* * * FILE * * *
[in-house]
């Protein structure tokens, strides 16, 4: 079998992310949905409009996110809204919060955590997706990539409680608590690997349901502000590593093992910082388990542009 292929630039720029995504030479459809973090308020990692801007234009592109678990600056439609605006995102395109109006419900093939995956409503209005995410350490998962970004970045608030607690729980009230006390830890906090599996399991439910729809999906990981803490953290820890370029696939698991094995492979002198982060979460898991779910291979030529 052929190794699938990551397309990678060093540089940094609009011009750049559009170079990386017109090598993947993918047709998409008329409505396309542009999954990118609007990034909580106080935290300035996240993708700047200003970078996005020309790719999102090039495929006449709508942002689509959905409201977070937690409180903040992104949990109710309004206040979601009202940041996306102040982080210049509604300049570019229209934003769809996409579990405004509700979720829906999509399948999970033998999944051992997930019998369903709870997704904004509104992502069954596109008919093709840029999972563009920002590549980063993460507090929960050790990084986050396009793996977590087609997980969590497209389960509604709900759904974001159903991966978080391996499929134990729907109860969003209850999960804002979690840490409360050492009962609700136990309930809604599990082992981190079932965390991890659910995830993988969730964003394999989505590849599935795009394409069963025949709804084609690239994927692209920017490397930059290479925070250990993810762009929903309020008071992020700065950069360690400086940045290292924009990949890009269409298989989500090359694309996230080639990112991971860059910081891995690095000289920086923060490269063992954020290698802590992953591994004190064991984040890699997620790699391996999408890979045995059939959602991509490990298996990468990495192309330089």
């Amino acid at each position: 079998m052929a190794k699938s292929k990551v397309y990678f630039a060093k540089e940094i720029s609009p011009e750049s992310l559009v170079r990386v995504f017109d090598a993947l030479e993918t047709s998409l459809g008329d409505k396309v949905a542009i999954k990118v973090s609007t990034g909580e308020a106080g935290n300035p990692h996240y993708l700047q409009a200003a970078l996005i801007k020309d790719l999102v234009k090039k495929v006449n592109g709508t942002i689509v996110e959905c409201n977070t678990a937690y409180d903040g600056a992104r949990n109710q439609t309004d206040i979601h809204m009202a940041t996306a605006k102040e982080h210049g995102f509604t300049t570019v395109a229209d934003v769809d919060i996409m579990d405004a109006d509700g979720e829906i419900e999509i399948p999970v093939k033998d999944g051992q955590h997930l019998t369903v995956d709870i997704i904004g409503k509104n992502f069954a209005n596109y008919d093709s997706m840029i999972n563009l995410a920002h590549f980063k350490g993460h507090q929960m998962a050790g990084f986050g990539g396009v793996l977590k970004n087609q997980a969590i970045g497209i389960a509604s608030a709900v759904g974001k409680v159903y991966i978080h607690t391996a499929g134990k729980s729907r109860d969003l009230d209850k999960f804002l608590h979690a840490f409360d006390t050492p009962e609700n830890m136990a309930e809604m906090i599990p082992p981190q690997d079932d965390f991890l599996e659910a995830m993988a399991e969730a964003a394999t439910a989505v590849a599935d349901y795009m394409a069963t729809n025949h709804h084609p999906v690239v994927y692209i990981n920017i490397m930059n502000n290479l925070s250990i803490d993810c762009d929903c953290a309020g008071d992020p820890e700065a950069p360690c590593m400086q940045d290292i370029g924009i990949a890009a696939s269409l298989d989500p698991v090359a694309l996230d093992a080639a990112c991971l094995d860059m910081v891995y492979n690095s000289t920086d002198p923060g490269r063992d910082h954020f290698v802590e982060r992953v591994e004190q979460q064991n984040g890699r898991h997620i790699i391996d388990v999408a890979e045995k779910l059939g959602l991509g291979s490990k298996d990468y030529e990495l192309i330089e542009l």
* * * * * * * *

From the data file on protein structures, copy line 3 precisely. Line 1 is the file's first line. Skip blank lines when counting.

């Amino acid at each position: 079998m052929a190794k699938s292929k990551v397309y990678f630039a060093k540089e940094i720029s609009p011009e750049s992310l559009v170079r990386v995504f017109d090598a993947l030479e993918t047709s998409l459809g008329d409505k396309v949905a542009i999954k990118v973090s609007t990034g909580e308020a106080g935290n300035p990692h996240y993708l700047q409009a200003a970078l996005i801007k020309d790719l999102v234009k090039k495929v006449n592109g709508t942002i689509v996110e959905c409201n977070t678990a937690y409180d903040g600056a992104r949990n109710q439609t309004d206040i979601h809204m009202a940041t996306a605006k102040e982080h210049g995102f509604t300049t570019v395109a229209d934003v769809d919060i996409m579990d405004a109006d509700g979720e829906i419900e999509i399948p999970v093939k033998d999944g051992q955590h997930l019998t369903v995956d709870i997704i904004g409503k509104n992502f069954a209005n596109y008919d093709s997706m840029i999972n563009l995410a920002h590549f980063k350490g993460h507090q929960m998962a050790g990084f986050g990539g396009v793996l977590k970004n087609q997980a969590i970045g497209i389960a509604s608030a709900v759904g974001k409680v159903y991966i978080h607690t391996a499929g134990k729980s729907r109860d969003l009230d209850k999960f804002l608590h979690a840490f409360d006390t050492p009962e609700n830890m136990a309930e809604m906090i599990p082992p981190q690997d079932d965390f991890l599996e659910a995830m993988a399991e969730a964003a394999t439910a989505v590849a599935d349901y795009m394409a069963t729809n025949h709804h084609p999906v690239v994927y692209i990981n920017i490397m930059n502000n290479l925070s250990i803490d993810c762009d929903c953290a309020g008071d992020p820890e700065a950069p360690c590593m400086q940045d290292i370029g924009i990949a890009a696939s269409l298989d989500p698991v090359a694309l996230d093992a080639a990112c991971l094995d860059m910081v891995y492979n690095s000289t920086d002198p923060g490269r063992d910082h954020f290698v802590e982060r992953v591994e004190q979460q064991n984040g890699r898991h997620i790699i391996d388990v999408a890979e045995k779910l059939g959602l991509g291979s490990k298996d990468y030529e990495l192309i330089e542009l």